Austin man pays off outstanding traffic tickets for disabled woman

Unique place to 'pay it forward' in Austin

AUSTIN - A random act of kindness inside an Austin courtroom shocked not only the judge but other workers at the Austin Municipal Court on Monday.

The Austin man, who only wants to be known as Bruce, told KVUE'S Jenni Lee by phone that he was touched by 57-year-old, Carlotta Davis' discussion with Judge Alfred Jenkins.

Bruce was waiting to see Judge Jenkins to discuss a traffic ticket when he overheard Davis tell Jenkins she couldn't afford to pay the $790 on her disability. She suffers from a variety of health issues, including kidney disease and Type 2 Diabetes. She said the latter led to her legal blindness.

Bruce paid for her tickets in full.

When Davis discovered what Bruce had done, she was overjoyed.

"I was kind of like, whoa! Oh my God! And I says, 'oh thank you, Jesus! And I just started praising the Lord," Davis said.

Workers at the courthouse couldn't help but notice Davis' excitement, like Austin police officer, Johnny Washington.

"And she started hugging everybody and she was going through the lobby," said Washington.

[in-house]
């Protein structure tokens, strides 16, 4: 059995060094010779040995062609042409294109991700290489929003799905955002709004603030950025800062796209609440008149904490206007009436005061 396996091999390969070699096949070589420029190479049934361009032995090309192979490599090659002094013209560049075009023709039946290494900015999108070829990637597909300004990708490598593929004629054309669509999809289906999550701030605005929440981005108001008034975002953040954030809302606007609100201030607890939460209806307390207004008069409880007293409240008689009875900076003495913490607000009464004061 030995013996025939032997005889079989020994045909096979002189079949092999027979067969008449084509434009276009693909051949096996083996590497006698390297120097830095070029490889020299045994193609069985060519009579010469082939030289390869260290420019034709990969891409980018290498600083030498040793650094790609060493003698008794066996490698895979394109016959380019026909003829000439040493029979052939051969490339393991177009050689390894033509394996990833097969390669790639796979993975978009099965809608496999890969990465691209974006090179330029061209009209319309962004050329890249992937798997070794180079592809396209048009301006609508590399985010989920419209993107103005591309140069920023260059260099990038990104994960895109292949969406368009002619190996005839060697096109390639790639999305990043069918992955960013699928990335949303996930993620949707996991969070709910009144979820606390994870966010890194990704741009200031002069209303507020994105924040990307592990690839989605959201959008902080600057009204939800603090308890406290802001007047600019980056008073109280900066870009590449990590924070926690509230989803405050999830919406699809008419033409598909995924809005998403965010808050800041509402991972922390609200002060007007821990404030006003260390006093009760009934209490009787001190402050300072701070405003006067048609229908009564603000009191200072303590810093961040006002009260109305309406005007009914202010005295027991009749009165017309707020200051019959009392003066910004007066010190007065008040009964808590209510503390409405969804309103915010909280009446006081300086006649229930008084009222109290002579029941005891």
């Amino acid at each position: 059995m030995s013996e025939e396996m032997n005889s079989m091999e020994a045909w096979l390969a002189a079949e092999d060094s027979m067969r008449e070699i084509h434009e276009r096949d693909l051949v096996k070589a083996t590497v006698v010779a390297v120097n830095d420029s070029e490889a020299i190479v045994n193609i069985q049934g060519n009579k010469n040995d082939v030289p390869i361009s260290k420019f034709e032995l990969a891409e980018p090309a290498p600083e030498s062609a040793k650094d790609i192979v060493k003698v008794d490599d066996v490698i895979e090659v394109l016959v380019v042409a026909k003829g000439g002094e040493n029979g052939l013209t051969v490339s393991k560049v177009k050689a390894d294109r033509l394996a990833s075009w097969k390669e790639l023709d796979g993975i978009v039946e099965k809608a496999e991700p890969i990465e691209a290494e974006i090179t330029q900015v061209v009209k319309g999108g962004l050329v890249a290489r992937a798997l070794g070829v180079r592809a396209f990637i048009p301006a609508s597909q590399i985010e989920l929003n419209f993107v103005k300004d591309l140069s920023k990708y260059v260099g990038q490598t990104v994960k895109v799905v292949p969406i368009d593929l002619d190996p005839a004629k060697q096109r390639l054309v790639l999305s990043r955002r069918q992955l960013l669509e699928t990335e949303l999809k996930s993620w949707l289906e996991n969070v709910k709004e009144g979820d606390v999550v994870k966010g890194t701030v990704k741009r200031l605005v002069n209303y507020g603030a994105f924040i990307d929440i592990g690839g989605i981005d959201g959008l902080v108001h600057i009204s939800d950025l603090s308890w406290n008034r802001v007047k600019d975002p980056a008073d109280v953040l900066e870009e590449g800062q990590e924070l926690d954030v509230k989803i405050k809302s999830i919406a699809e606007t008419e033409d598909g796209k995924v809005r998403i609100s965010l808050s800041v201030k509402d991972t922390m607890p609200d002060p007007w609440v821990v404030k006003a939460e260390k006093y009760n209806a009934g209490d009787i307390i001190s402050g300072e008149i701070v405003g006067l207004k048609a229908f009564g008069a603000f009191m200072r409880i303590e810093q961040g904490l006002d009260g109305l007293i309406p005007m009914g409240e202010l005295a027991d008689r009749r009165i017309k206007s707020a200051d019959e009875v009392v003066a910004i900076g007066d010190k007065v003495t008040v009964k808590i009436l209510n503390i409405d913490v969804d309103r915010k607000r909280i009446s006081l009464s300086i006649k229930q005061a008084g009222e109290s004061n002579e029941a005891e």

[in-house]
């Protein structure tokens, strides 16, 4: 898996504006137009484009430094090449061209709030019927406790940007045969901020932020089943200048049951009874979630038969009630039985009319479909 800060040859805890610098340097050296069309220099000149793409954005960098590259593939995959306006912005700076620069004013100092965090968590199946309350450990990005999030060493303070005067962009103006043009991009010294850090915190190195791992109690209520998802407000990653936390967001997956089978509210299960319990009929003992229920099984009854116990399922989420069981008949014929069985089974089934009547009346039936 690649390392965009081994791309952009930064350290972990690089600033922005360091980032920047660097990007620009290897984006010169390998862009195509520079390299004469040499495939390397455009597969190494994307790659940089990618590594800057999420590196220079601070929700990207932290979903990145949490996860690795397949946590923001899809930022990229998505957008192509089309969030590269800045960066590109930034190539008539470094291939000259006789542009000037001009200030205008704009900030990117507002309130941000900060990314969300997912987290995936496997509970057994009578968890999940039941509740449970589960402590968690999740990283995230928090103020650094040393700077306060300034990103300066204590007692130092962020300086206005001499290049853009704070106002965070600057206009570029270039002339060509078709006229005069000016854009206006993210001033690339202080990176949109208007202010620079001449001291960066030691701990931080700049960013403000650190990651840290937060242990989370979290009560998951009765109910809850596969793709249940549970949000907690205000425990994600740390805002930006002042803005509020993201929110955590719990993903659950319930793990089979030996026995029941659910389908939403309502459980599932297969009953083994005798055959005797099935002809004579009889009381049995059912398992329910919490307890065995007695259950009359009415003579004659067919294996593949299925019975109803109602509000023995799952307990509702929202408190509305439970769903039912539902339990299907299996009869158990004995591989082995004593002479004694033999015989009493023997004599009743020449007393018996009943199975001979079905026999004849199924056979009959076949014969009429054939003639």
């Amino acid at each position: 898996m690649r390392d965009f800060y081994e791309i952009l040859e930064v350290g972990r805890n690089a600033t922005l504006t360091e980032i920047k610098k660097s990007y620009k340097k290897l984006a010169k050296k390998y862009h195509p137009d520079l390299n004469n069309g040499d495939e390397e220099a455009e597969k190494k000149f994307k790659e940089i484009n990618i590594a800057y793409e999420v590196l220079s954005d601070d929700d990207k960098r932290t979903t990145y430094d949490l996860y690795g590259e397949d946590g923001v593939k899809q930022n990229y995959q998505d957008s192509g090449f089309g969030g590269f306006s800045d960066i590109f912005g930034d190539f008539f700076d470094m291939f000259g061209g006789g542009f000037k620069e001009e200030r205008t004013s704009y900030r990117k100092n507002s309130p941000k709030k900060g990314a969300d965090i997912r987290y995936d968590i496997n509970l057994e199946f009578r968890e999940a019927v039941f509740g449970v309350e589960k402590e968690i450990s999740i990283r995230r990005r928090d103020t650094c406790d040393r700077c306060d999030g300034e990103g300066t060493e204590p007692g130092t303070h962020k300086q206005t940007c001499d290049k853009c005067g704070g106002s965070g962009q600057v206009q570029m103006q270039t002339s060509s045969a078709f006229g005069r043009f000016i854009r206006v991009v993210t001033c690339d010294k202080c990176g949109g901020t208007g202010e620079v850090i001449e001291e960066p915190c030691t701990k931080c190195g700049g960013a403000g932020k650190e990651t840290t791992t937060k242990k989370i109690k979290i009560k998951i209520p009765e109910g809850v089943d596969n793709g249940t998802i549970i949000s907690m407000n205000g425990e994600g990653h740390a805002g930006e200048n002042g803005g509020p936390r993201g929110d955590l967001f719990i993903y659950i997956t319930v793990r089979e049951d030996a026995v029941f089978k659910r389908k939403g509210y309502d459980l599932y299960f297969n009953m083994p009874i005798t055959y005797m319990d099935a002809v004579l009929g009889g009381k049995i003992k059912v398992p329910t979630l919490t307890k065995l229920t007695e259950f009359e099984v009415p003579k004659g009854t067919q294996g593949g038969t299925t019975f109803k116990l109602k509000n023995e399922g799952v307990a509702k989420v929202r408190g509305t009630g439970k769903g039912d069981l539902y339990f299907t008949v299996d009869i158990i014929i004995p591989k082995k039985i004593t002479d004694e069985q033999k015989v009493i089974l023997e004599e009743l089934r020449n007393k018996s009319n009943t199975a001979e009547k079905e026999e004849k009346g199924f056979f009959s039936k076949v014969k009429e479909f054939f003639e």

He said everyone is still talking about what happened inside courtroom one.

Davis said others with tickets were envious.

"She said uh, I wish I had a friend like that to pay my ticket. And I said he's not my friend. I don't know him. I don't know nothing about this white man. I said he just wanted to pay my ticket. And she said she still wished he paid her ticket too. And then I walked back over here to him. And I was so excited. I had grabbed him and kissed him. Before I know it and he just started crying... tears were welling down his face," Davis explained.

Judge Alfred Jenkins has presided over courtroom one's bench since 2004. And out of the thousands of cases he has heard, he has never seen generosity to this extent, even inspiring him.

"It makes me want to be a better person," said Jenkins, "To see this person do a selfless act like this is something that is rare."

Davis is beyond grateful.

"People just don't do that nowadays... people don't seem to care and cold hearted - but there was someone that did. There was someone that said I'd do it," said Davis.

Bruce declined our request for an interview because he wants the good deed to speak for itself and doesn't want attention for it. He did say he hopes this inspires others to pay it forward too.

© 2017 KVUE-TV


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